If you have a nightmare that your drowning in a bowl of cereal it seems very real and very distressing right until the moment that you wake up and realise that you aren’t. Once you wake up and have shaken it off, you realise it was a silly dream, and you don’t need to try and wipe the cereal off your body or run away from bowls of cereal for the rest of your life.

 

Most people with a fear of spiders can recreate their terror simply by imagining their ‘nightmare spider encounter’ or by somebody telling them that they saw a spider in the room, and then live in that imagining. It’s not the spider that causes the fear but our imagination.

 

Recognising that a spider is a spider just doing spidery things, but your imagination is creating a daytime-nightmare (a daymare) is a crucial step to creating change.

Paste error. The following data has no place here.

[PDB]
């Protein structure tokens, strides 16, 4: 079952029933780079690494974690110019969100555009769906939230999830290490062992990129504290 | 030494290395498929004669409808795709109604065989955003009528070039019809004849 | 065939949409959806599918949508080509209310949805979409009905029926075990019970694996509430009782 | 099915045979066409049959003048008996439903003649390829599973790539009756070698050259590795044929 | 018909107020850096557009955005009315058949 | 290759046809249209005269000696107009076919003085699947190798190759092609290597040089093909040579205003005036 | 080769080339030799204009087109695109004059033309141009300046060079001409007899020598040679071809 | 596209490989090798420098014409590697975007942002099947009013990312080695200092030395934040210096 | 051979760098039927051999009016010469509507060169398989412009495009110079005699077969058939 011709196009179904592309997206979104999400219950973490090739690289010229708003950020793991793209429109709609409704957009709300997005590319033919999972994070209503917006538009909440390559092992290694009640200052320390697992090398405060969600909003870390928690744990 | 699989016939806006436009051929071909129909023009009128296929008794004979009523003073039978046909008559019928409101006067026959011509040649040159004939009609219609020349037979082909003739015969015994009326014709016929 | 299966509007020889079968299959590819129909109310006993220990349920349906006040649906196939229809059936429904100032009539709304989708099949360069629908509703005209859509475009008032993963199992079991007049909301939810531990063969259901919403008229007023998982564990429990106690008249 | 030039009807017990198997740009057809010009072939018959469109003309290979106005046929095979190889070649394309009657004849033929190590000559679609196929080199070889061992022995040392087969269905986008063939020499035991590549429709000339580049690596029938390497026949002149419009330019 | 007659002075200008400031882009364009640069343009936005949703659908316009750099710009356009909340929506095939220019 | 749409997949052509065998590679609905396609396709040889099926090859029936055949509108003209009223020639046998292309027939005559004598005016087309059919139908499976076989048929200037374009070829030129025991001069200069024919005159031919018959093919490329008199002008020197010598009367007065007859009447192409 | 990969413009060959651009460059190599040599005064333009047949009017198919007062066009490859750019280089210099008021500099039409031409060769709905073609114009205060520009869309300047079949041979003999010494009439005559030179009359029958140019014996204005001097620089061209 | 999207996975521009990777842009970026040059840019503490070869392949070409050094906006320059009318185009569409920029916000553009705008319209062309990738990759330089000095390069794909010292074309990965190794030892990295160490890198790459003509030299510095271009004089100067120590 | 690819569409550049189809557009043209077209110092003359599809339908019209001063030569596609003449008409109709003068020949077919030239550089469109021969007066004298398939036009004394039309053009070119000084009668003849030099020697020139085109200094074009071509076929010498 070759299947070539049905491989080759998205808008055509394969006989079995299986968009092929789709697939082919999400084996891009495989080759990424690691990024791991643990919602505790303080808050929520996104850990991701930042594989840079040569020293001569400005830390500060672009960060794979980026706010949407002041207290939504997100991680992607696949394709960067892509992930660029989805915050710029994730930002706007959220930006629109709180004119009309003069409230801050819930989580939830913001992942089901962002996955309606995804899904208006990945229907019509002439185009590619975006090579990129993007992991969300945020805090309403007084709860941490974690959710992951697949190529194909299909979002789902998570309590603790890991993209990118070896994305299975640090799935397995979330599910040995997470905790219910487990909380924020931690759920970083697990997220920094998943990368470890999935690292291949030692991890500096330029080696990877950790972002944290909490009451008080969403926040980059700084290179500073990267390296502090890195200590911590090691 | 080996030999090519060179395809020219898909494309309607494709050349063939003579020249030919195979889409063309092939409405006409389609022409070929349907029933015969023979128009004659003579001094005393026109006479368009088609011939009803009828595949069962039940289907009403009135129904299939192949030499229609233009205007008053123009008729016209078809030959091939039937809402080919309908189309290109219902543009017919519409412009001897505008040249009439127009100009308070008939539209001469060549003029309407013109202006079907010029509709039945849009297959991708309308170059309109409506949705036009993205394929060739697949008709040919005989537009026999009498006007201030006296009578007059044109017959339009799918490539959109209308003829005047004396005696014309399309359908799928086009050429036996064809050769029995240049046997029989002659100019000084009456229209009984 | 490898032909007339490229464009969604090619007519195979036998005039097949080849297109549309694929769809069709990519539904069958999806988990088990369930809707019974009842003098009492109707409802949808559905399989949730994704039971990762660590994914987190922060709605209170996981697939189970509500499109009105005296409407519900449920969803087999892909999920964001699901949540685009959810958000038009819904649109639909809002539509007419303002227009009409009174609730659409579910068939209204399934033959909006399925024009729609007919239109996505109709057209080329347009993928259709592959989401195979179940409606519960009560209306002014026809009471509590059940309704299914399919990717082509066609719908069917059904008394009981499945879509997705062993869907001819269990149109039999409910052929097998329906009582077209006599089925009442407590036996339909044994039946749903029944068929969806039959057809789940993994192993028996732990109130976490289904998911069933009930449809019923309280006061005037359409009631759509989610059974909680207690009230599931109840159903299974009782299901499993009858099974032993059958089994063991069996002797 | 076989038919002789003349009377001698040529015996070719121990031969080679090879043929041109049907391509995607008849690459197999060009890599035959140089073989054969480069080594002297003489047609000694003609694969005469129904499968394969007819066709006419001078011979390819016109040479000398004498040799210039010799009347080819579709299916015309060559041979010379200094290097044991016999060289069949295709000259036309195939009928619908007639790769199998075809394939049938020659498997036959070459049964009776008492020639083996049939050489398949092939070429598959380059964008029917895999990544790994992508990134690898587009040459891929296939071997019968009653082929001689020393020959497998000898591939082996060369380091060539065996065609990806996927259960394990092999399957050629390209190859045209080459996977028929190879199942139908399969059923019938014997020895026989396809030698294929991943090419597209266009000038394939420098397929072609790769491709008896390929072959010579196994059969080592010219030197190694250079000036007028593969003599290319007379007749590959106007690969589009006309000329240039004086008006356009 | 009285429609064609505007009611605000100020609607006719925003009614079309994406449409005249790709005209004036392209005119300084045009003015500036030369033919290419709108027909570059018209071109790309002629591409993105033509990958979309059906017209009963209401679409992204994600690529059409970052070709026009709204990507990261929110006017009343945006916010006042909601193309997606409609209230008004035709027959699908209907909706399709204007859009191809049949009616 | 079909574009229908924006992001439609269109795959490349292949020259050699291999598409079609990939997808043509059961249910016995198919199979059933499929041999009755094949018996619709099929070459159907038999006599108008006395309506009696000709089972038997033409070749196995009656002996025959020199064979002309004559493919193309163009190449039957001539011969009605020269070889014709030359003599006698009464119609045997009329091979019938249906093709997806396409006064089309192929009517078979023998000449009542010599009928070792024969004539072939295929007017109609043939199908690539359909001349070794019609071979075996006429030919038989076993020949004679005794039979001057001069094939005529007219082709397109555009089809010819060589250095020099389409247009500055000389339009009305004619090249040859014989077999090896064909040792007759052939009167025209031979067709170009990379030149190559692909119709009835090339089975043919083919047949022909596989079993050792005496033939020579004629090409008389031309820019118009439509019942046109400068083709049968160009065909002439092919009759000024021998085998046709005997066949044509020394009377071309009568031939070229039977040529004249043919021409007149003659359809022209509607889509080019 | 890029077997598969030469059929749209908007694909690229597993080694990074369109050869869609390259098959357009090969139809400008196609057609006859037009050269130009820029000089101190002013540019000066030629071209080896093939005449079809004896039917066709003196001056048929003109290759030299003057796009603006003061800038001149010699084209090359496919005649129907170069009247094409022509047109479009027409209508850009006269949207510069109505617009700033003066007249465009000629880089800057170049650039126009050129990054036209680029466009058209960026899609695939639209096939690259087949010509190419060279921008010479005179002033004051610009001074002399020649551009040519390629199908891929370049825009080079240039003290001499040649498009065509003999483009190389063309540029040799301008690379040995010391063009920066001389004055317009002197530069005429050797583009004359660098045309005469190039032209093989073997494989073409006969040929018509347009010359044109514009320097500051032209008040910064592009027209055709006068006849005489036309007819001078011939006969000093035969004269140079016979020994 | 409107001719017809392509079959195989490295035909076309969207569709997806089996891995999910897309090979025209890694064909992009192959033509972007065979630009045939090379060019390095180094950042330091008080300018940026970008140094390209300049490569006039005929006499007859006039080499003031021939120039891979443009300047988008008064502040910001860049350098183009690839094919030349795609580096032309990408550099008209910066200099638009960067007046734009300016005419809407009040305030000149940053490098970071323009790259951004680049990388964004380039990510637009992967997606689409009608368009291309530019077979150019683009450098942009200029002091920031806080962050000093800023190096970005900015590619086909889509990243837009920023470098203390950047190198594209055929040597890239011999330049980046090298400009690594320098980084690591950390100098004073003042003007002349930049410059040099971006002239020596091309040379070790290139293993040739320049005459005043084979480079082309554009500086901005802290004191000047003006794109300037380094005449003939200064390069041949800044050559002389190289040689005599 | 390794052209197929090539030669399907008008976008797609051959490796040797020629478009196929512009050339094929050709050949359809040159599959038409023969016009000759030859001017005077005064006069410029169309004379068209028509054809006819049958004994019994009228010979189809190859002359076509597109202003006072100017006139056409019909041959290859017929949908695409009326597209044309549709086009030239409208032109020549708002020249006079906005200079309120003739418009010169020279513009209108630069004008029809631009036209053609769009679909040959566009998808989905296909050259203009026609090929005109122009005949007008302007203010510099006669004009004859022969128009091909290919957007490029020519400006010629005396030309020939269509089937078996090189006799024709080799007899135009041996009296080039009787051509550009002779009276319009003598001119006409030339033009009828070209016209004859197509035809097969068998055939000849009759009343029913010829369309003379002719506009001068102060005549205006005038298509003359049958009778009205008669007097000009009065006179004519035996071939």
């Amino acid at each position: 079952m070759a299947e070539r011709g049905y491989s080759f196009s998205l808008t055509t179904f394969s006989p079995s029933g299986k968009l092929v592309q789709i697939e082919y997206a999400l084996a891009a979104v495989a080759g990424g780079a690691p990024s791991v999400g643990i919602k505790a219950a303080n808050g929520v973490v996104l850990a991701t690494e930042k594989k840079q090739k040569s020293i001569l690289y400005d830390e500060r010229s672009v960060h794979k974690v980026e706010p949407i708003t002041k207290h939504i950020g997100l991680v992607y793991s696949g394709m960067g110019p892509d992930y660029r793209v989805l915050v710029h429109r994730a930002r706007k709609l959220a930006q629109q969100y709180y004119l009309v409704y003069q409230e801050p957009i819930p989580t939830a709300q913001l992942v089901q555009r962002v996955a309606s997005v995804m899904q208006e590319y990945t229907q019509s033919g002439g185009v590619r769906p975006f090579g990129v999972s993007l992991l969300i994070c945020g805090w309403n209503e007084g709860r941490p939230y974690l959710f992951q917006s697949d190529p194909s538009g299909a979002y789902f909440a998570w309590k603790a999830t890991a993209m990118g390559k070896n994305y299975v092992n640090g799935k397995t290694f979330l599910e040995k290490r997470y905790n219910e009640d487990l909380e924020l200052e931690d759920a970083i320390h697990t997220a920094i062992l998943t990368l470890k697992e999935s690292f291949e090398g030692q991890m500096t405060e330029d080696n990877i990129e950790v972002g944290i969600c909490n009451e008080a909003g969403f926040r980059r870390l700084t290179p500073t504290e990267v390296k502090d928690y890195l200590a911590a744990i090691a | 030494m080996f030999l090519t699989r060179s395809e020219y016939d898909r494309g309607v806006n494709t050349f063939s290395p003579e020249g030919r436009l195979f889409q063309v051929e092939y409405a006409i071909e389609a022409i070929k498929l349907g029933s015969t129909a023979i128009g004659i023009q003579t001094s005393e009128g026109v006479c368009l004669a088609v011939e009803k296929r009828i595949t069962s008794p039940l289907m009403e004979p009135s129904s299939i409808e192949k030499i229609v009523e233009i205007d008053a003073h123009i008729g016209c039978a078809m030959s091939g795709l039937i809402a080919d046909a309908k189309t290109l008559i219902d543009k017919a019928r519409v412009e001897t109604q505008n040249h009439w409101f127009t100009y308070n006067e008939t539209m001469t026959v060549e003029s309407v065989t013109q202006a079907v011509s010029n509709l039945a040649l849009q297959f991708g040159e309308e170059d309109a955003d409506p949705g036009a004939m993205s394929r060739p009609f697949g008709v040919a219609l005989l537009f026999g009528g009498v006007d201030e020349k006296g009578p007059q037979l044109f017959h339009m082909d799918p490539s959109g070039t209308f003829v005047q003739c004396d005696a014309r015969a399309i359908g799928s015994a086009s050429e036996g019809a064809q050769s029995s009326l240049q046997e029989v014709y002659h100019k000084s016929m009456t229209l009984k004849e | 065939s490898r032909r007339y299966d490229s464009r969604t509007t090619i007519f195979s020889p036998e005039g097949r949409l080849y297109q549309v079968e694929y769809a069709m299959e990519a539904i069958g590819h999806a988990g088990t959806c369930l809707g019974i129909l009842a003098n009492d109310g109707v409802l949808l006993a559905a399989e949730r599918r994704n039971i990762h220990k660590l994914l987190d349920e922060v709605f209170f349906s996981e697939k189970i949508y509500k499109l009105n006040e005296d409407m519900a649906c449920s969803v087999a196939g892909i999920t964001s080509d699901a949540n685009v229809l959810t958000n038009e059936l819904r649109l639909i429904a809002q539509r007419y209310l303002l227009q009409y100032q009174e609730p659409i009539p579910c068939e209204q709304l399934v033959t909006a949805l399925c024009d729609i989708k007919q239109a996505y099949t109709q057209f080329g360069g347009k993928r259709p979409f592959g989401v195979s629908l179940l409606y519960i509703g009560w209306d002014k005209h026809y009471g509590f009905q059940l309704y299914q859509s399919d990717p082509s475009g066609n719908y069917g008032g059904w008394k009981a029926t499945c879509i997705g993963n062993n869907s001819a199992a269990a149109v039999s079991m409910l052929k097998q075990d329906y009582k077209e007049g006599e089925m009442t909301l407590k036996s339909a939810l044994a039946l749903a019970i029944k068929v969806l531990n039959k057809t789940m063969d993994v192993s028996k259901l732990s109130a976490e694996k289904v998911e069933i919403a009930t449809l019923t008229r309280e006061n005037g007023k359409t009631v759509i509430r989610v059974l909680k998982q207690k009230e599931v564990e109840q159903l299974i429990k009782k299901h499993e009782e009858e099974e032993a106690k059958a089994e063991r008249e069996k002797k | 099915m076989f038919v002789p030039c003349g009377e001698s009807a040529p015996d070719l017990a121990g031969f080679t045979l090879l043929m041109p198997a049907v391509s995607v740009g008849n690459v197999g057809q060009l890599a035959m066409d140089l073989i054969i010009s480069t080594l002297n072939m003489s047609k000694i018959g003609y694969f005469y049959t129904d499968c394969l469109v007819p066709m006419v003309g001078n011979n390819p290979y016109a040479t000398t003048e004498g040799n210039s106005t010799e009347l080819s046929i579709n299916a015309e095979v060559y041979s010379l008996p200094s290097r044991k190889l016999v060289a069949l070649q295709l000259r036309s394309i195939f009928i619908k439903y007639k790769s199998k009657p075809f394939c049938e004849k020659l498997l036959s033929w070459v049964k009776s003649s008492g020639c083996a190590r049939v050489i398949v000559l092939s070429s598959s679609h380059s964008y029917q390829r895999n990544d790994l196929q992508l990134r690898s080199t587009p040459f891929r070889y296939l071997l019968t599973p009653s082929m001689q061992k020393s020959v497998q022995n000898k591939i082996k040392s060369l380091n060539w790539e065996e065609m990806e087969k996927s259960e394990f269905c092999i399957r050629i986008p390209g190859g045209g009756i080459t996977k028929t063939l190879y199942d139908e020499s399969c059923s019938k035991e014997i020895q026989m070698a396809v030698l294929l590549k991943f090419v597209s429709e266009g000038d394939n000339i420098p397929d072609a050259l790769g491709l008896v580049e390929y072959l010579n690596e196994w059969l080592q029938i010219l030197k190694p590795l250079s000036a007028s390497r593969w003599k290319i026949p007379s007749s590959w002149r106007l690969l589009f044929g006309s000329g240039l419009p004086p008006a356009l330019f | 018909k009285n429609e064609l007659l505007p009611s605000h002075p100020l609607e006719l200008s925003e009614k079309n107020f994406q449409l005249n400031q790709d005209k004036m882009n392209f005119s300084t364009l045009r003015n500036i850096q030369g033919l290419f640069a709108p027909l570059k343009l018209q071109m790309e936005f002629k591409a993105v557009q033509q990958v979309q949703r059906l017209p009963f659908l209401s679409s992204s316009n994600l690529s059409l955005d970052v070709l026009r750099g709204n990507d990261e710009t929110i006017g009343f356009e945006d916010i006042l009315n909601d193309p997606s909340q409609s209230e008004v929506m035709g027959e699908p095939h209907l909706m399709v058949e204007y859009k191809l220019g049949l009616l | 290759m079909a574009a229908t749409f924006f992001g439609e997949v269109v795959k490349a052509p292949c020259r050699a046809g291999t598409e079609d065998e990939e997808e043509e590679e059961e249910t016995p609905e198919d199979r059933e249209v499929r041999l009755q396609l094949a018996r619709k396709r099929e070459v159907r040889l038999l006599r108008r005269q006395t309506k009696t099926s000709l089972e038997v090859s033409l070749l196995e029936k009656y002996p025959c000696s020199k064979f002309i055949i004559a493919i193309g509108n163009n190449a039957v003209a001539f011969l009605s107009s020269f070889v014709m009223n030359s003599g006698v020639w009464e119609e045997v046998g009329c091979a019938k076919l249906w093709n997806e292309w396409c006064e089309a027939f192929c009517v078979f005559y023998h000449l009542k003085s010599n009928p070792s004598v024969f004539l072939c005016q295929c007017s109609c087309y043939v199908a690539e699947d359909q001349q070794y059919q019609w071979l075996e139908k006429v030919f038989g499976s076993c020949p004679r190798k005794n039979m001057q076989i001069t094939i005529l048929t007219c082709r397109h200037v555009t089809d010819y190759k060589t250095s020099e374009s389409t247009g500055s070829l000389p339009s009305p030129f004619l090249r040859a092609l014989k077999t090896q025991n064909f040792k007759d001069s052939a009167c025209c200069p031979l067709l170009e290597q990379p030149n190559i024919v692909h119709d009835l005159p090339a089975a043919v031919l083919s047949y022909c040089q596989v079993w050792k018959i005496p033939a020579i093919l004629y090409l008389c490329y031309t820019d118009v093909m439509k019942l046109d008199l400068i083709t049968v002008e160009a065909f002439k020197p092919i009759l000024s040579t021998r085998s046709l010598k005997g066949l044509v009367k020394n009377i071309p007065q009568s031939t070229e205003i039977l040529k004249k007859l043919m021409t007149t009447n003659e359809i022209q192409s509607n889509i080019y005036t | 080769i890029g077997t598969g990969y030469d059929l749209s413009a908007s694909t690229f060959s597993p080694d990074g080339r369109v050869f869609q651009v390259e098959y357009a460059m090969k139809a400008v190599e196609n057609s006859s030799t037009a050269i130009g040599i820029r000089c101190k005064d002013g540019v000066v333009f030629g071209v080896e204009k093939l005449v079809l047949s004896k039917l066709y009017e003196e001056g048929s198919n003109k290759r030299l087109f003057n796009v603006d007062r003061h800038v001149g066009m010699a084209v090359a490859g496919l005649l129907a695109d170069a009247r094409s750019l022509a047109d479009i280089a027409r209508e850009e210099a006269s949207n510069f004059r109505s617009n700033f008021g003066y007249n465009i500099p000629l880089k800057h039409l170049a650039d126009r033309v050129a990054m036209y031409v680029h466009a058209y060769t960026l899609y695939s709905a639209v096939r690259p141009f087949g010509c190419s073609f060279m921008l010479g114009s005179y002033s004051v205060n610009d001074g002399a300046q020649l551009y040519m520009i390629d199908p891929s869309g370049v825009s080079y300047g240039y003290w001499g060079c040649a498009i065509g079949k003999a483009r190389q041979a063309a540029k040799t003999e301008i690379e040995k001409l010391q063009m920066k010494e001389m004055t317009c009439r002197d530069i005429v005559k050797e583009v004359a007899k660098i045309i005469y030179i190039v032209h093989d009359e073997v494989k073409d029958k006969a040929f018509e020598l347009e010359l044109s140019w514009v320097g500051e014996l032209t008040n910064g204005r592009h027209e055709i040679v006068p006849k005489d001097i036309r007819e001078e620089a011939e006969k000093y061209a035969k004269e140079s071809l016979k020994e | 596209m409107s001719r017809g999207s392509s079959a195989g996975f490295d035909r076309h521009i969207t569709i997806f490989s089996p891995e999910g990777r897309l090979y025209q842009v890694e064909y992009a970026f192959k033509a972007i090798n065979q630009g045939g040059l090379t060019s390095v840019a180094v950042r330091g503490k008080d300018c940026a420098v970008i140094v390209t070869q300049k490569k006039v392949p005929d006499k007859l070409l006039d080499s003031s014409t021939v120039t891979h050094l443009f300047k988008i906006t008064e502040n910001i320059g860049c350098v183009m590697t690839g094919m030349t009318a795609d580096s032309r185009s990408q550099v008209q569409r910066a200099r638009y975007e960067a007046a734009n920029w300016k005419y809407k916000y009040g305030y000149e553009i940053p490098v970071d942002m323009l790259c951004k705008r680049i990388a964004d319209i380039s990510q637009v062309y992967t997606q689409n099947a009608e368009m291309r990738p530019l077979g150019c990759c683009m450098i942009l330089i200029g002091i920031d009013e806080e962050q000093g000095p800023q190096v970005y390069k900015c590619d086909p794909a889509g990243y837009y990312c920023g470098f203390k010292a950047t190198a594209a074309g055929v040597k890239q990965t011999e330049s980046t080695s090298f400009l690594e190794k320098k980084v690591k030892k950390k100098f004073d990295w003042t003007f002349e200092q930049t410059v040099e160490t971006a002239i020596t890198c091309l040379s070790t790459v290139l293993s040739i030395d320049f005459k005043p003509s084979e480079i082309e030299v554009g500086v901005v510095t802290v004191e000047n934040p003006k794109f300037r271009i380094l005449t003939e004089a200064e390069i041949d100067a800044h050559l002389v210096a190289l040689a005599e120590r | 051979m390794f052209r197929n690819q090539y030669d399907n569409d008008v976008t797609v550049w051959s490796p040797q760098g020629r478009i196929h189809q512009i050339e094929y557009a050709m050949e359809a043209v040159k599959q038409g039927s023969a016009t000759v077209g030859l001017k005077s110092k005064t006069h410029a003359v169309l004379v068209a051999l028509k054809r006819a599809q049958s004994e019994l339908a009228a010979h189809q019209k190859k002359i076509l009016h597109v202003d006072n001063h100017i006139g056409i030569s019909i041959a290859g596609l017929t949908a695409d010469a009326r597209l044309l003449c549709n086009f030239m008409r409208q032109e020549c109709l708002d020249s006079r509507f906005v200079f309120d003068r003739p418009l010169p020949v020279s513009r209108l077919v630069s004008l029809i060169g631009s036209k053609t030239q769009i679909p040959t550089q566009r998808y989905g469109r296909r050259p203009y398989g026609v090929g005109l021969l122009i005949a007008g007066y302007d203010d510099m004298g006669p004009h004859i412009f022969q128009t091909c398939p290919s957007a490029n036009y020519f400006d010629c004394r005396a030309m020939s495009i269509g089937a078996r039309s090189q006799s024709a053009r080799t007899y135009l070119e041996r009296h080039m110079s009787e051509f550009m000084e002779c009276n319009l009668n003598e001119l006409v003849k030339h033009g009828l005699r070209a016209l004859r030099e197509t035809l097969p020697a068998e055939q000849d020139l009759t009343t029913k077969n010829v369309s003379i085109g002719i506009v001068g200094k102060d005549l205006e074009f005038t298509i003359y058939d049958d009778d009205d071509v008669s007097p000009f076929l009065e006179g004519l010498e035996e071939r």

The Difference that makes the difference

 

What specifically do you have to imagine to trigger your phobia? is it something about the way it looks? The way it sounds? The way it moves? If you were a movie director creating the scene of your nightmare how do you make it so damned scary? Is it because it’s so large it’s like it’s on an imax screen. Is it because you see it running towards you at eye level? Is it because it’s hiding in the darkness and you can’t even see it? Is it the thickness or hairiness of the body? Is it that you can make it so you can feel it on your body?

 

If you watch a movie that is too scary for you what do you do to comfort yourself? Do you put your fingers in your ears? Turn the sound down? Close your eyes? Imagine something else? Move further away from the screen? Watch between your fingers? Squeeze a hand? Breathe? Tell yourself it’s just a film or that it isn’t real? Find something to laugh about? Change the channel? 

What do you do that is most effective? with a little bit of practice you can do exactly the same thing to your memories and thoughts that you do to cope with a scary movie. You can become so good at this that your unconscious does it for you and then you will no longer have an irrational fear.

 

Is it okay for you to not be afraid?